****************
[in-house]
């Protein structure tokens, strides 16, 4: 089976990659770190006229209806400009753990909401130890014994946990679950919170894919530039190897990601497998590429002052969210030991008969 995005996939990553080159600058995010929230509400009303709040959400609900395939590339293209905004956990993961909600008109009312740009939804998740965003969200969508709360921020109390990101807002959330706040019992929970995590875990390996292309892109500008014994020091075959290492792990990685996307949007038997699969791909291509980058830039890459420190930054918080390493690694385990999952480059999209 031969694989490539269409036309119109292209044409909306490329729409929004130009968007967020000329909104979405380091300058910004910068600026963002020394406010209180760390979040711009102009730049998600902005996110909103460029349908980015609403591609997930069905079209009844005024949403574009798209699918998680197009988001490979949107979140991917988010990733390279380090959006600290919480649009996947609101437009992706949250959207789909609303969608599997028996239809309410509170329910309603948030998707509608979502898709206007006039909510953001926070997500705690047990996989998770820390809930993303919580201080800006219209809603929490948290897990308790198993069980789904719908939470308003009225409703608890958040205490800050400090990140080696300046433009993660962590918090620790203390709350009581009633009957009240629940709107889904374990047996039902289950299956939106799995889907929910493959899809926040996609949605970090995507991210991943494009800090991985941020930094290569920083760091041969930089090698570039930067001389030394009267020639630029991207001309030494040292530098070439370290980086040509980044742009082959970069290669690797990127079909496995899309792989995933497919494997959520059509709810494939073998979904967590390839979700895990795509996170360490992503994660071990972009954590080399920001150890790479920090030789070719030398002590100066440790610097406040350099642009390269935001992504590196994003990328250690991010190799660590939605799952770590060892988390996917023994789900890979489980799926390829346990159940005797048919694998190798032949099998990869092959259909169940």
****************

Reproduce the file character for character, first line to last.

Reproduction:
[in-house]
């Protein structure tokens, strides 16, 4: 089976990659770190006229209806400009753990909401130890014994946990679950919170894919530039190897990601497998590429002052969210030991008969 995005996939990553080159600058995010929230509400009303709040959400609900395939590339293209905004956990993961909600008109009312740009939804998740965003969200969508709360921020109390990101807002959330706040019992929970995590875990390996292309892109500008014994020091075959290492792990990685996307949007038997699969791909291509980058830039890459420190930054918080390493690694385990999952480059999209 031969694989490539269409036309119109292209044409909306490329729409929004130009968007967020000329909104979405380091300058910004910068600026963002020394406010209180760390979040711009102009730049998600902005996110909103460029349908980015609403591609997930069905079209009844005024949403574009798209699918998680197009988001490979949107979140991917988010990733390279380090959006600290919480649009996947609101437009992706949250959207789909609303969608599997028996239809309410509170329910309603948030998707509608979502898709206007006039909510953001926070997500705690047990996989998770820390809930993303919580201080800006219209809603929490948290897990308790198993069980789904719908939470308003009225409703608890958040205490800050400090990140080696300046433009993660962590918090620790203390709350009581009633009957009240629940709107889904374990047996039902289950299956939106799995889907929910493959899809926040996609949605970090995507991210991943494009800090991985941020930094290569920083760091041969930089090698570039930067001389030394009267020639630029991207001309030494040292530098070439370290980086040509980044742009082959970069290669690797990127079909496995899309792989995933497919494997959520059509709810494939073998979904967590390839979700895990795509996170360490992503994660071990972009954590080399920001150890790479920090030789070719030398002590100066440790610097406040350099642009390269935001992504590196994003990328250690991010190799660590939605799952770590060892988390996917023994789900890979489980799926390829346990159940005797048919694998190798032949099998990869092959259909169940």